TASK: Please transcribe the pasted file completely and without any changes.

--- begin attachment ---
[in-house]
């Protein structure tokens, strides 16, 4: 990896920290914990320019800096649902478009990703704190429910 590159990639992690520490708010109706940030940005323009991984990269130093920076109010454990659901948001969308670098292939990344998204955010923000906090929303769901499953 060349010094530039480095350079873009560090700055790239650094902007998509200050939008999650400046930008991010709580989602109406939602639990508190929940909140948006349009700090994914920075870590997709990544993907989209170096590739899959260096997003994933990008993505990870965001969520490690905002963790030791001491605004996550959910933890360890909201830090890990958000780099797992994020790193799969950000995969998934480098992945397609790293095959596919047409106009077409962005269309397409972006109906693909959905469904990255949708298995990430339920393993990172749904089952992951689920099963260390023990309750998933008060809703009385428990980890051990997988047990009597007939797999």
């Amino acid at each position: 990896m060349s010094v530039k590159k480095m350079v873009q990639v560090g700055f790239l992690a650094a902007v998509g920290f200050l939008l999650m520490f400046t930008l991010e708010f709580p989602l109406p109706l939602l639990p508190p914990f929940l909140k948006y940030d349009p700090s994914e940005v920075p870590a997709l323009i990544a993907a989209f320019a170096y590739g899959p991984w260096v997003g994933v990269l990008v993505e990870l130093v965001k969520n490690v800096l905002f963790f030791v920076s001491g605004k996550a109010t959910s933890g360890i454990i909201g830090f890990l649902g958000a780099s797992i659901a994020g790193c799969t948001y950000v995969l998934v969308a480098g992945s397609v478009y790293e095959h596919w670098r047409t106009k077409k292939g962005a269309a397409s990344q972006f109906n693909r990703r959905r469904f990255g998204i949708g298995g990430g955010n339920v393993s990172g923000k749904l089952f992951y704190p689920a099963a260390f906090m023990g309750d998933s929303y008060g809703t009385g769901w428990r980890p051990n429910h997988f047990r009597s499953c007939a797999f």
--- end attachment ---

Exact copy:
[in-house]
């Protein structure tokens, strides 16, 4: 990896920290914990320019800096649902478009990703704190429910 590159990639992690520490708010109706940030940005323009991984990269130093920076109010454990659901948001969308670098292939990344998204955010923000906090929303769901499953 060349010094530039480095350079873009560090700055790239650094902007998509200050939008999650400046930008991010709580989602109406939602639990508190929940909140948006349009700090994914920075870590997709990544993907989209170096590739899959260096997003994933990008993505990870965001969520490690905002963790030791001491605004996550959910933890360890909201830090890990958000780099797992994020790193799969950000995969998934480098992945397609790293095959596919047409106009077409962005269309397409972006109906693909959905469904990255949708298995990430339920393993990172749904089952992951689920099963260390023990309750998933008060809703009385428990980890051990997988047990009597007939797999």
């Amino acid at each position: 990896m060349s010094v530039k590159k480095m350079v873009q990639v560090g700055f790239l992690a650094a902007v998509g920290f200050l939008l999650m520490f400046t930008l991010e708010f709580p989602l109406p109706l939602l639990p508190p914990f929940l909140k948006y940030d349009p700090s994914e940005v920075p870590a997709l323009i990544a993907a989209f320019a170096y590739g899959p991984w260096v997003g994933v990269l990008v993505e990870l130093v965001k969520n490690v800096l905002f963790f030791v920076s001491g605004k996550a109010t959910s933890g360890i454990i909201g830090f890990l649902g958000a780099s797992i659901a994020g790193c799969t948001y950000v995969l998934v969308a480098g992945s397609v478009y790293e095959h596919w670098r047409t106009k077409k292939g962005a269309a397409s990344q972006f109906n693909r990703r959905r469904f990255g998204i949708g298995g990430g955010n339920v393993s990172g923000k749904l089952f992951y704190p689920a099963a260390f906090m023990g309750d998933s929303y008060g809703t009385g769901w428990r980890p051990n429910h997988f047990r009597s499953c007939a797999f």